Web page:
The first truly great fish I caught in my life was a Minnesota pike, a Boundary Waters fish to be specific. Our group had been tipped off about the presence of a large Esox in a particular bay by a party of retreating canoers. My brother and I decided to ignore the walleye and smallmouth in hopes of something bigger. Not having anything sufficiently large in my tackle box, I caught a bluegill, hooked it behind the dorsal with the biggest hook I had, then trolled it on a long line over a deep cabbage bed.
The pike that came up to eat it was so large I fought it to the canoe three times before it broke my line. It was so heavy that the canoe, over-freighted by two anglers and two full Duluth packs, would start to take on water before we cleared the fish’s creamy white belly from the lake. We’d lift and tip, lift and tip. It was a perfect equilibrium, just like the enterprise of pike fishing itself, a balancing act where hunter hunts hunter.
As we grew older our passion for pike took my brother and I farther north. Slowly, we learned the haunts of the biggest fish on any given watershed. In far northern Ontario, we camped on islands shared by calving caribou and spent our days canoeing over the depths until we found lake trout and the huge pike that followed them. One day, on a white articulated fly with a tungsten head and sinking line, I hooked the second largest fish of my life, bested only by a lake sturgeon.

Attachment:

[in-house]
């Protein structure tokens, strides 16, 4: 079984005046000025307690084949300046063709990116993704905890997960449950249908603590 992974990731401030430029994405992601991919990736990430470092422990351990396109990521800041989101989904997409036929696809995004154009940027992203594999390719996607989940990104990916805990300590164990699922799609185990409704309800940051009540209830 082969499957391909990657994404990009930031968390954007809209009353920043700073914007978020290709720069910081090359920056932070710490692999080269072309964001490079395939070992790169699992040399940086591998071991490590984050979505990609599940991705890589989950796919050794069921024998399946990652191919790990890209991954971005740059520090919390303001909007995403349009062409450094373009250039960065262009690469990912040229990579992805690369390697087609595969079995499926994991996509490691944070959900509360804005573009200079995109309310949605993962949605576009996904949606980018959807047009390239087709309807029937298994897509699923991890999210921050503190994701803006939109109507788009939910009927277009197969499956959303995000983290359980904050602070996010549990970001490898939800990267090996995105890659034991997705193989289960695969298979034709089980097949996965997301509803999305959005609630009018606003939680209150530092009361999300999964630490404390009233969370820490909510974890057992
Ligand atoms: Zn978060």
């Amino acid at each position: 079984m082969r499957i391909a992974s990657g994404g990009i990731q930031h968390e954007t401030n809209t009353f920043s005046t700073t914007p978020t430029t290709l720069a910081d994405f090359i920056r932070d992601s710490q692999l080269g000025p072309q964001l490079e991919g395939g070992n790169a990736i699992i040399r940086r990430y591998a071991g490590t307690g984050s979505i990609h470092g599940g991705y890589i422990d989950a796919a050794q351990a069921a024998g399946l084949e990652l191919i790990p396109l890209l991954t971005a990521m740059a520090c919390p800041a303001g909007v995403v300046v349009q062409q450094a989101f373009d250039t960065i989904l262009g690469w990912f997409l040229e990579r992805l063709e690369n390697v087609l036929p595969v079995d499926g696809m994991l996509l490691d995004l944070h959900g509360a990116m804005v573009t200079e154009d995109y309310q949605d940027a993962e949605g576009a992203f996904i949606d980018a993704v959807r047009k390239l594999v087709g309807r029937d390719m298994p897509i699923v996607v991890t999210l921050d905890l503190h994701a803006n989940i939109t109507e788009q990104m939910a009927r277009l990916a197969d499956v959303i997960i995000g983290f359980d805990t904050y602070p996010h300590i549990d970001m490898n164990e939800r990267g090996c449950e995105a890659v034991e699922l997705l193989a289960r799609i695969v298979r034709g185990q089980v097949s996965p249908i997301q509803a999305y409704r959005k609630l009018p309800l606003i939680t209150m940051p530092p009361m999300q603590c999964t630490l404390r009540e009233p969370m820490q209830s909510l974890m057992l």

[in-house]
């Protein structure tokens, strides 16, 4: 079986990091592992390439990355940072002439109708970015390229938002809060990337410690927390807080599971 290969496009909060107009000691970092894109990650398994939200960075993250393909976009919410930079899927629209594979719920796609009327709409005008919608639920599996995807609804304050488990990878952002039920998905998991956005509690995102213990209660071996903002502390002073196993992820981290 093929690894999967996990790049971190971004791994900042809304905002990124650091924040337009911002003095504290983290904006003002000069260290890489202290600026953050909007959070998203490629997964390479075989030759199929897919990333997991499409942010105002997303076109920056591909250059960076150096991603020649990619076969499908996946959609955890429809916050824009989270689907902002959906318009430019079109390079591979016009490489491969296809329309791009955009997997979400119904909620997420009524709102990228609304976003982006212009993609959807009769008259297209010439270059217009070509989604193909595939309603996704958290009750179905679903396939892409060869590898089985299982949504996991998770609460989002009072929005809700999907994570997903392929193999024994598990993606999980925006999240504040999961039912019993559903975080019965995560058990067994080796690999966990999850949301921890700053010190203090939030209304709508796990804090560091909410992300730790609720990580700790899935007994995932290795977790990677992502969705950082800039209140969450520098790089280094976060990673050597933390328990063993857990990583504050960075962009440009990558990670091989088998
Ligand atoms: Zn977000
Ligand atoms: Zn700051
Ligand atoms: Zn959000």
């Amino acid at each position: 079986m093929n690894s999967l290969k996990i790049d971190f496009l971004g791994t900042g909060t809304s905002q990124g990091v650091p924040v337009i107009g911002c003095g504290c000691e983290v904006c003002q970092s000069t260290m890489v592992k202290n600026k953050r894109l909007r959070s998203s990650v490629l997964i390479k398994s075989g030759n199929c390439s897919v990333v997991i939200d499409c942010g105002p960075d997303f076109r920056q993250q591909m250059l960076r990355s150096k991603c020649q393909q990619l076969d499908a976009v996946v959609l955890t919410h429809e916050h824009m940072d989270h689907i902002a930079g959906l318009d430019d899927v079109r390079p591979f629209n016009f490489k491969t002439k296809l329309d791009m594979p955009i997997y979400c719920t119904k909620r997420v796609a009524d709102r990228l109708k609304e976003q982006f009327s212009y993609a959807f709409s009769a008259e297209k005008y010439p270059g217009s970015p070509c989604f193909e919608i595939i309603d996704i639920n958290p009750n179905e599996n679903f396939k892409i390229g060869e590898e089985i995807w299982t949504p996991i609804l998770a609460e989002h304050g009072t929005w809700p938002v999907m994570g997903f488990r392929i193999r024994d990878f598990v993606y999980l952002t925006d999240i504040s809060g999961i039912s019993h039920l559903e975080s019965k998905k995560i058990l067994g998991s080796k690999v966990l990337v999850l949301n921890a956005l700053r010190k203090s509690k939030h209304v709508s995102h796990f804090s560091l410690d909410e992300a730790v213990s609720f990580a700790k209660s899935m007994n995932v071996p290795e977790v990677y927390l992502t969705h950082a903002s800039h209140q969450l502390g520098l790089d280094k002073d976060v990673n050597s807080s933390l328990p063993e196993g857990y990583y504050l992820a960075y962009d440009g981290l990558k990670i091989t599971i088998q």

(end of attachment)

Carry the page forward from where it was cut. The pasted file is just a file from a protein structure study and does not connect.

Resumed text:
“This is why we came here!” I yelled over and over as the rod bent toward breaking and my brother aimed the canoe for a small island where he could get out and land the fish. But the pike saved its hardest run for last, and when he and I pulled at the same time, the line broke. The pike won.
The smart money is always on the pike.
Nowadays, I dream of lands even further abroad. There is a lot of unexplored pike water left in the world. The giant pike of Scandinavia, the beasts of Siberia, the goliaths of interior Alaska, the silver specimens of Mongolia. And the pike’s presence all across the Northern Hemisphere is no accident or sleight of hand. While some fish spread through the world via the doting hands of anglers who tucked their eggs into blankets of moss, the pike broadcast itself across the breadth of the Northern world without aid, driven only by its curiosity to kill and eat new things.
Chase pike long enough and you will in turn absorb the best traits of the predator. Cunning. Stealth. Courage. Surprise. Show me the angler forged in pike fishing, and I’ll show you someone who can hunt. This year, no matter what you fish for, take time to fish for pike. When it comes to becoming a master predator, the angler will find no better mentor.